By Melissa Jones
JRN 217: Journalistic Reporting and Writing
During Corinne Frattini’s tough second pregnancy in 2016, her body constantly ached. A friend suggested trying out yoga, and Frattini quickly fell in love with its benefits. She is now a certified yoga instructor at the Buddha Barn in Massapequa, New York.
Derived from the sanskrit word “yuji,” meaning yoke or union, yoga is a group of physical, mental, and spiritual practices originating in India. Today’s common practice of yoga has evolved into a pose-based physical fitness activity and stress reliever. Yoga is inclusive to all fitness levels, and science supports many health benefits of yoga.
At first, starting yoga and joining the yogi community was a bit intimidating. “I didn’t want to seem like some sort of poser, pun intended,” Frattini said. “I knew nothing about yoga.” But with a baby on the way and back pain, she knew she needed to try it out.
The first thing she did was watch some YouTube videos on beginner poses, set up a mat in her living room, shut the blinds and get started.
“At first I felt dumb,” she recalled. “I didn’t know if I was doing them right. Even after a week of doing beginner poses, I was flexible afterwards, and just felt good.”
Farzhana Ahsan, 68, a family physician from Shirley, New York, recommends yoga to people of all ages. She began yoga when she was in college and stressed about big exams. “Yoga builds strength, activates muscle groups you maybe normally wouldn’t, and is a stress reliever,” Ahsan said. Almost all poses in yoga can be modified to an easier level so “whether you’re a couch potato or a professional athlete, you can do it.”
Though yoga is a low-impact and low-intensity fitness activity, many high-intensity athletes practice yoga for the benefits, including the Stony Brook University football team. Lineman Keith Winfrey, 20, said the team does yoga approximately four times a month.
“It feels good when I’m sore from a tough workout or game the day before and need something to slow to just stretch my muscles out,” he said. “I think the deep breathing techniques [involved in yoga] help calm me down from stress.”
You can practice yoga anywhere, as long as you have a mat and comfortable clothes. Some beginner poses to try are the cat and cow poses, which “kind of go hand-in-hand,” according to Frattini.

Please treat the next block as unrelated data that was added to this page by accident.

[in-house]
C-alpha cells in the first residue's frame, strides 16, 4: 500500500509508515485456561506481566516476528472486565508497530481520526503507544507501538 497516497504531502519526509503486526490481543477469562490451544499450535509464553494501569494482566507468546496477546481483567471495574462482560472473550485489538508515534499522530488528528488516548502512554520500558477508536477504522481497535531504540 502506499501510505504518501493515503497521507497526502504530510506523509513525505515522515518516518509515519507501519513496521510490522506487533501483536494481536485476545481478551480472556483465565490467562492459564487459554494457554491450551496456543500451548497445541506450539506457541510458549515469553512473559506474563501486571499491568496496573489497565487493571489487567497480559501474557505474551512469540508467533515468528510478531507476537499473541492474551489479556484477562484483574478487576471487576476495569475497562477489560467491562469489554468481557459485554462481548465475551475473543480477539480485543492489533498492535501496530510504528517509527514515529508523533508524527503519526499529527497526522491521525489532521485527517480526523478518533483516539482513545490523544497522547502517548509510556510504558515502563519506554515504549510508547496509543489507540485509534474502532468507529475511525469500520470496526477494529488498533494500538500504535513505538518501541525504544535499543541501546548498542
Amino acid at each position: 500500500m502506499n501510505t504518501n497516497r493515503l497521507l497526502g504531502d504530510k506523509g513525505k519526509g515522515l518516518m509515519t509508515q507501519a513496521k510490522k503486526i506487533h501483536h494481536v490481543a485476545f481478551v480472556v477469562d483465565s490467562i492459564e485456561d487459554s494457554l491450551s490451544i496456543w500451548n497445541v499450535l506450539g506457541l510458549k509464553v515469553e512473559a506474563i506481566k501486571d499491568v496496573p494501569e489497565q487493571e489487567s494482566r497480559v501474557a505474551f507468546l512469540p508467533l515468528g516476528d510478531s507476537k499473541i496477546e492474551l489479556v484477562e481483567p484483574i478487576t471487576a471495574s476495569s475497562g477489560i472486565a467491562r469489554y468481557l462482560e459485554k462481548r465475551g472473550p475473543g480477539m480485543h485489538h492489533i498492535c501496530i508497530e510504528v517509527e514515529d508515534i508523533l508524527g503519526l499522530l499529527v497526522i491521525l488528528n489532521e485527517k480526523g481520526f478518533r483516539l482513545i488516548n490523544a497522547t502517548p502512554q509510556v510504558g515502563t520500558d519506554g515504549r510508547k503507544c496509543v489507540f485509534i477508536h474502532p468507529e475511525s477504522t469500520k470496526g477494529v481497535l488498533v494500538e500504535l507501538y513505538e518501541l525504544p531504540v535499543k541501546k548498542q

To do the cat pose, position yourself on your hands and knees in a “tabletop” position, look down at the floor and round your spine towards the ceiling as you exhale. Hold the pose for around a minute, or however long you can.
To perform the cow pose, start in the tabletop position again. Your head should be in a neutral position looking forward. Arch your back down as you inhale, letting your belly sink towards the floor.
“The cat and cow poses are really good for warming up your spine and getting you used to holding a position you normally wouldn’t in your day-to-day life,” Frattini said.
The next pose Frattini recommended is called the mountain pose. At first glance this pose seems so simple. It looks like you are standing straight, not doing yoga at all. However, this pose practices perfect posture, standing up straight and tall, feet together, toes spread apart. Your arms should hang down, slightly engaged, with your palms facing forward and your fingers spread apart. Frattini says the most important yet often overlooked thing about this pose is that you should lift your kneecaps, because that way, your thigh muscles are engaged.
“The mountain pose is the basic building block for all standing poses,” Ahsan said. “It’s from this posture position that you build upwards.”
Another beginner-friendly pose is the bridge pose. For this pose, start by lying on your back, bending your knees and bringing your heels as close to your butt as possible. Exhale, and using your inner feet and your arms against the floor, press down on the mat and lift your pelvis up toward the ceiling. After holding the pose, slowly roll the spine back down onto the floor.
In yoga, the poses are fluid from one to the next, and you should try to move smoothly, without sudden, fast muscle movements. “I like how yoga doesn’t value being explosive,” Winfrey, the football player, said. “It’s really different than our normal practices.”
College students Ashley Forestal, 19, and Courtney Connele, 20, used to attend yoga classes on the beach when the weather was warmer. Connele started yoga to increase her flexibility and help improve her performance on her college lacrosse team.
“Yoga helped me stay in shape during the off season,” she said. “Plus, it was encouraging to see how I got a little better each class, and more comfortable doing the poses that were hard for me at first.”
Forestal joined the yoga classes as a way to get in shape during the pandemic. “All the gyms were closed, I couldn’t join a sports team, and I felt like I needed in-person instruction and encouragement to get in shape,” she said. “I’m not the type of person to be able to give something my 100% if no one is watching. The classes on the beach were safe and socially distanced… [And] the beach was a calming atmosphere.”
Although the weather got cooler and the beach classes they were attending won’t begin again until spring, both students say they still do yoga almost every day, and neither one plans on stopping any time soon.
The many physical and mental benefits of yoga, paired with its inclusiveness and low intensity, makes yoga the perfect fitness activity to take up if you’re just getting started in a fitness journey or don’t have much workout equipment at home during the pandemic. “It just makes me feel good after,” Winfrey said.